Larry Page: 'Motorola is a great American tech company'

Googorola is now a reality. Today, Google formally completed its Motorola acquisition, after completing the final hurdle, approval from China, over the weekend. The approval came with conditions -- that Google keep Android open for at least 5 years -- but the company had been on that track anyway.

Motorola is a big purchase, $12.5 billion, initiated in August 2011. With Motorola, Google gets an enormous cache of patents -- pending and approved around 24,000; enormous wealth in cellular research and development, manufacturing operations; and a heap load of headaches. Over the weekend, for example, International Trade Commission blocked entry to a majority of Motorola mobile products for violating a single Microsoft patent.

Questions now are many. Where will be the layoffs and how many? What kind of restructuring will there be? How will Google make Android devices without competing with other OEM partners? How will Google handle ongoing Motorola patent concerns -- either as plaintiff or defendant? On that former, Moto aggressively, perhaps too much, pursues other companies.

The first restructuring steps are underway. In a move not unexpected, Motorola CEO Sanjay Jha will step down and be replaced by Dennis Woodside.

Full text of Google CEO Larry Page's announcement:

The phones in our pockets have become supercomputers that are changing the way we live. It’s now possible to do things we used to think were magic, or only possible on Star Trek--like get directions right from where we are standing; watch a video on YouTube; or take a picture and share the moment instantly with friends.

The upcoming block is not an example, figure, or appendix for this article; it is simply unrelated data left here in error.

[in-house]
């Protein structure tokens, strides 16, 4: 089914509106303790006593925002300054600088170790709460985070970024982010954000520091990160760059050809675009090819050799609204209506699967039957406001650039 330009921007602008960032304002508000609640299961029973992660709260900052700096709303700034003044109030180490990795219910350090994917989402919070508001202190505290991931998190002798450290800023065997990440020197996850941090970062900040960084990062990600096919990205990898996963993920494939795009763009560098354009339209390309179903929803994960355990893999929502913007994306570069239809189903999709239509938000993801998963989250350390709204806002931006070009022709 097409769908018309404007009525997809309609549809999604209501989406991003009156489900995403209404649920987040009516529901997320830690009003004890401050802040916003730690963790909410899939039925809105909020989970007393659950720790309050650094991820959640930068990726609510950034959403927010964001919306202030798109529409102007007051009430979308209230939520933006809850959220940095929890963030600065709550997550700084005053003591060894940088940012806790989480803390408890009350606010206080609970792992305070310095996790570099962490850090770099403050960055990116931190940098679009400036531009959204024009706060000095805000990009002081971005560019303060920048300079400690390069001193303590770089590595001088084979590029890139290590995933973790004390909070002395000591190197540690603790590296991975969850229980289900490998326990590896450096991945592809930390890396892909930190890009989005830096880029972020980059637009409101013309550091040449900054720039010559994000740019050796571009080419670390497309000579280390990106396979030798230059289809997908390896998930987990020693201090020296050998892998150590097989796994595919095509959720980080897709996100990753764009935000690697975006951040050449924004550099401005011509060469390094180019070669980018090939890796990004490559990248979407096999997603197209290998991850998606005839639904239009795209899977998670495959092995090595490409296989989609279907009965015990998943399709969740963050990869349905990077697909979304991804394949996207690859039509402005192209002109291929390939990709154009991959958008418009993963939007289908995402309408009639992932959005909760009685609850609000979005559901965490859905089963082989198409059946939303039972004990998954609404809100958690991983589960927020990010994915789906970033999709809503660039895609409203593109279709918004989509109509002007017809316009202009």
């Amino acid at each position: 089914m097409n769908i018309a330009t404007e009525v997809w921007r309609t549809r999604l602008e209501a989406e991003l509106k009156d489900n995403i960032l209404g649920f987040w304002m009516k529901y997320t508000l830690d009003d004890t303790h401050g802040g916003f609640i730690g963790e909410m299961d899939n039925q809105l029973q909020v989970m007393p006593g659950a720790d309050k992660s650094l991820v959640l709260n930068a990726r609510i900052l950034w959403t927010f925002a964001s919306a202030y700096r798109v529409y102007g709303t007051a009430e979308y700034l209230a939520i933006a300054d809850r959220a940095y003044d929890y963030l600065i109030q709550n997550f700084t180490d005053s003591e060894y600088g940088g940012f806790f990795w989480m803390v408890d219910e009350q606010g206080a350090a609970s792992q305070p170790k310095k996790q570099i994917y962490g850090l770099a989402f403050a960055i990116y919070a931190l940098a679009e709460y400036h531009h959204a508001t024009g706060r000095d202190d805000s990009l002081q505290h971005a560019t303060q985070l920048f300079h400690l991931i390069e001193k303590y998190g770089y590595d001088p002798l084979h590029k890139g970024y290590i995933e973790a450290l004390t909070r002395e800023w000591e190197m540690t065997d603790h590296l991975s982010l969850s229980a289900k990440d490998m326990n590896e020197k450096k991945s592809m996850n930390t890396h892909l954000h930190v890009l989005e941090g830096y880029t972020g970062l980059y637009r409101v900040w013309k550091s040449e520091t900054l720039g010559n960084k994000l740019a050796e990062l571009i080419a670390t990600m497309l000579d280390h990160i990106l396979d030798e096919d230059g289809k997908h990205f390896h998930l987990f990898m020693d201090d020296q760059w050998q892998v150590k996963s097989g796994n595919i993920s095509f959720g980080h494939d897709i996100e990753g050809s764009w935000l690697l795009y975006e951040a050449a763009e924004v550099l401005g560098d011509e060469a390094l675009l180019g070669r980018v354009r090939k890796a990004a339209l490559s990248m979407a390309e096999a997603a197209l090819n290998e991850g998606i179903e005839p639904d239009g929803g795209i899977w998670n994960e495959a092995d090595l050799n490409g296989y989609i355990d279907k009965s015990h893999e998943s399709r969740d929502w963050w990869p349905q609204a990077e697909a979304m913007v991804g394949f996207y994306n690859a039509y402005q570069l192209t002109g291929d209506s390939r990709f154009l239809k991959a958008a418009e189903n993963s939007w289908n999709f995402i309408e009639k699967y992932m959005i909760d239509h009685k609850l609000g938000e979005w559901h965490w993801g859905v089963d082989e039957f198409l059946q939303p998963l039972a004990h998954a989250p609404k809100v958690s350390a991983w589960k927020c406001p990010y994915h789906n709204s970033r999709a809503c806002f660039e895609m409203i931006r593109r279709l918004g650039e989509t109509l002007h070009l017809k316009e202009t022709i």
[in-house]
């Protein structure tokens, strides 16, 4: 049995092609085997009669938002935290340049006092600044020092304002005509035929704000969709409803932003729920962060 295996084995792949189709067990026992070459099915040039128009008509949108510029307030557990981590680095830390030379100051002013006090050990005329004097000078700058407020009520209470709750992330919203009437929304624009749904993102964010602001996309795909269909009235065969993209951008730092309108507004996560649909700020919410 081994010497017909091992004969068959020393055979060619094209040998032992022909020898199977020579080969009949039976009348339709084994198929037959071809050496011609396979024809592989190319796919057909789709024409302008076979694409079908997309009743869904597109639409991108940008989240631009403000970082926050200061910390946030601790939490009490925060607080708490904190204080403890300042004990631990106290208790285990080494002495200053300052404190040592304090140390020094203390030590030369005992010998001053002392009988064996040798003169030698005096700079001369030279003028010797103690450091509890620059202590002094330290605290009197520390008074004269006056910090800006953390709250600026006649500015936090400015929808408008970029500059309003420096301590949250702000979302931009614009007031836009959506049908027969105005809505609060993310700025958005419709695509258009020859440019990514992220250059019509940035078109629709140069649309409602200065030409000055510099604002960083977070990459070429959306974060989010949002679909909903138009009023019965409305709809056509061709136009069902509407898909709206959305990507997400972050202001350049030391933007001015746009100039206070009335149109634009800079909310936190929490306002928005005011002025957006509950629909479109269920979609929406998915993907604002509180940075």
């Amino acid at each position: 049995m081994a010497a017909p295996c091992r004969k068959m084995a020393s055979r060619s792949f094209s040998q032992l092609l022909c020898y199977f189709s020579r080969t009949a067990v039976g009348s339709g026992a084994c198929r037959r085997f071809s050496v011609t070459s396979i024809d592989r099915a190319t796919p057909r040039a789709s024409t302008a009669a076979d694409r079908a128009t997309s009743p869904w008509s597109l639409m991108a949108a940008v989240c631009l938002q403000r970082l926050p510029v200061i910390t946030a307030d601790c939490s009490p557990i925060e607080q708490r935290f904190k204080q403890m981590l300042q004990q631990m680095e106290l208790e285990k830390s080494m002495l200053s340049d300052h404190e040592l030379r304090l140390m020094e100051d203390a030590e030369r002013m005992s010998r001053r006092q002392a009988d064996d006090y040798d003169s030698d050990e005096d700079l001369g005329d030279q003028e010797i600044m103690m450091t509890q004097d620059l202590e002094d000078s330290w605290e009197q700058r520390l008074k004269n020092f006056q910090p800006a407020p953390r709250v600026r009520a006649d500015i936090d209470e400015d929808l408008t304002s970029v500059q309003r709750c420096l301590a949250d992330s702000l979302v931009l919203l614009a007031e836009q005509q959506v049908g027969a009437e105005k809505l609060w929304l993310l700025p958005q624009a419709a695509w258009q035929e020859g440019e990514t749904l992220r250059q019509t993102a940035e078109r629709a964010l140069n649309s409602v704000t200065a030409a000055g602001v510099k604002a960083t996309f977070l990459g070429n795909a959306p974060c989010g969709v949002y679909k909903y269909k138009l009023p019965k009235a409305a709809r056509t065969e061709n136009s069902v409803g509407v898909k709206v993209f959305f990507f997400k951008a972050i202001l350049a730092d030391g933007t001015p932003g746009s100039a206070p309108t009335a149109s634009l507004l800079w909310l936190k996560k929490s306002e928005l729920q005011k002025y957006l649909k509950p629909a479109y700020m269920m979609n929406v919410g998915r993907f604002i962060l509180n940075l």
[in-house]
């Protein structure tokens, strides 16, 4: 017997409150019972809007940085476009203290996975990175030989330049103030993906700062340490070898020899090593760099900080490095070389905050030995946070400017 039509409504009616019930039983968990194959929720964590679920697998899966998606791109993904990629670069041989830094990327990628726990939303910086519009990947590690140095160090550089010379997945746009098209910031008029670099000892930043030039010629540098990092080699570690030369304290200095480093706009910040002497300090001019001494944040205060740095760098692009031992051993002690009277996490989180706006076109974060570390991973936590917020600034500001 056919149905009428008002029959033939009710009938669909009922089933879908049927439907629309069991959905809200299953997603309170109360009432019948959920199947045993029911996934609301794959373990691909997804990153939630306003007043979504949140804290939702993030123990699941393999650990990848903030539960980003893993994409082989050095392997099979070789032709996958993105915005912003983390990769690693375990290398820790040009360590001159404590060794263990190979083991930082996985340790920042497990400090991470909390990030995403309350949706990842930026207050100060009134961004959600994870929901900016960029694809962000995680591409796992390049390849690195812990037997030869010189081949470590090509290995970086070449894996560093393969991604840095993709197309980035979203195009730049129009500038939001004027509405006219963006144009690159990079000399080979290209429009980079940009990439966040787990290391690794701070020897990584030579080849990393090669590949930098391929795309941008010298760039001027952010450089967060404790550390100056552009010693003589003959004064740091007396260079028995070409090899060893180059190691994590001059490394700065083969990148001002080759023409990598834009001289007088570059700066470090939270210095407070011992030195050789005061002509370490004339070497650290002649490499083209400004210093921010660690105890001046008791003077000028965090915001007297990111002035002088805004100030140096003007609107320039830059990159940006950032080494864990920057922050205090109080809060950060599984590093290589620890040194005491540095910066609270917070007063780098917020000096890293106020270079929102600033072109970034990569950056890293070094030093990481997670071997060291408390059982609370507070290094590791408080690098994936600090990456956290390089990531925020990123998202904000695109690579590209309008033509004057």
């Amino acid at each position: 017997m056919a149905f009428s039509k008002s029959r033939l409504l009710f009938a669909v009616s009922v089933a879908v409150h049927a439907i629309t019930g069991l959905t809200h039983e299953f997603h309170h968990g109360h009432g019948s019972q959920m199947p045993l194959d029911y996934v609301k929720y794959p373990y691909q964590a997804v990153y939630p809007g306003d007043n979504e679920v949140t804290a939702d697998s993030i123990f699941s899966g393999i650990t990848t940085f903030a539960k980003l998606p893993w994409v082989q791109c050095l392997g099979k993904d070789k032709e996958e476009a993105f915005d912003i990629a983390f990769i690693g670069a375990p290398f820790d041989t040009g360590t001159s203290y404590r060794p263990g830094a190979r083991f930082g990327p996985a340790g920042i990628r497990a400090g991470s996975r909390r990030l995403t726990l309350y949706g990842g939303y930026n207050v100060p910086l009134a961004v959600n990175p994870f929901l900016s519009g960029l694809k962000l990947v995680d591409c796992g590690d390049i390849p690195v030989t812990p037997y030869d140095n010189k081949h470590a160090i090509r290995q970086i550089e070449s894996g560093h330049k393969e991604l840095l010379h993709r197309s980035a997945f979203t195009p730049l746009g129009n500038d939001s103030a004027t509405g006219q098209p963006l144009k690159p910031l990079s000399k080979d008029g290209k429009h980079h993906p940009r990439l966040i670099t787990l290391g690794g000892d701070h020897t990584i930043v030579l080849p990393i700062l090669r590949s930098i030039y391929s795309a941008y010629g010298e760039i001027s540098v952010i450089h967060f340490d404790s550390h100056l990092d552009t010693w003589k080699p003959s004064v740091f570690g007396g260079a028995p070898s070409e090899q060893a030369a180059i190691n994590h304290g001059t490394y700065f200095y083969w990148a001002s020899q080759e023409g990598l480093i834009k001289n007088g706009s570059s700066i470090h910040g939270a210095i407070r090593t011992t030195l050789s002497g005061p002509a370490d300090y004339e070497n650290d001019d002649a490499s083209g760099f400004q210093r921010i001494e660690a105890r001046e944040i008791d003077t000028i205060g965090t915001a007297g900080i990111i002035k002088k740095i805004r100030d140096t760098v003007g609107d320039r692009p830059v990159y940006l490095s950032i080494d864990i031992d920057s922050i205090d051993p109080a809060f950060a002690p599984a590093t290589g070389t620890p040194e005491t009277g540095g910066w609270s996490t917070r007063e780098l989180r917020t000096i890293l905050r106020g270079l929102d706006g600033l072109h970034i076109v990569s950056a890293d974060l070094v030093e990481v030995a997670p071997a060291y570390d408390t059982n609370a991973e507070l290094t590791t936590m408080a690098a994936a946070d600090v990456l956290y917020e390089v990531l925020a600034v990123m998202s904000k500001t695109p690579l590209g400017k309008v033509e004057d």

It’s why I’m excited to announce today that our Motorola Mobility deal has closed. Motorola is a great American tech company that has driven the mobile revolution, with a track record of over 80 years of innovation, including the creation of the first cell phone. We all remember Motorola’s StarTAC, which at the time seemed tiny and showed the real potential of these devices. And as a company who made a big, early bet on Android, Motorola has become an incredibly valuable partner to Google.

Sanjay Jha, who was responsible for building the company and placing that big bet on Android, has stepped down as CEO. I would like to thank him for his efforts and am tremendously pleased that he will be working to ensure a smooth transition as long-time Googler Dennis Woodside takes over as CEO of Motorola Mobility.

I’ve known Dennis for nearly a decade, and he’s been phenomenal at building teams and delivering on some of Google’s biggest bets. One of his first jobs at Google was to put on his backpack and build our businesses across the Middle East, Africa, Eastern Europe and Russia. More recently he helped increase our revenue in the U.S. from $10.8 billion to $17.5 billion in under three years as President of the Americas region. Dennis has always been a committed partner to our customers and I know he will be an outstanding leader of Motorola. As an Ironman triathlete, he’s got plenty of energy for the journey ahead -- and he’s already off to great start with some very strong new hires for the Motorola team.

It’s a well known fact that people tend to overestimate the impact technology will have in the short term, but underestimate its significance in the longer term. Many users coming online today may never use a desktop machine, and the impact of that transition will be profound -- as will the ability to just tap and pay with your phone. That’s why it’s a great time to be in the mobile business, and why I’m confident Dennis and the team at Motorola will be creating the next generation of mobile devices that will improve lives for years to come.

Do you think Motorola will be a good fit for Google?

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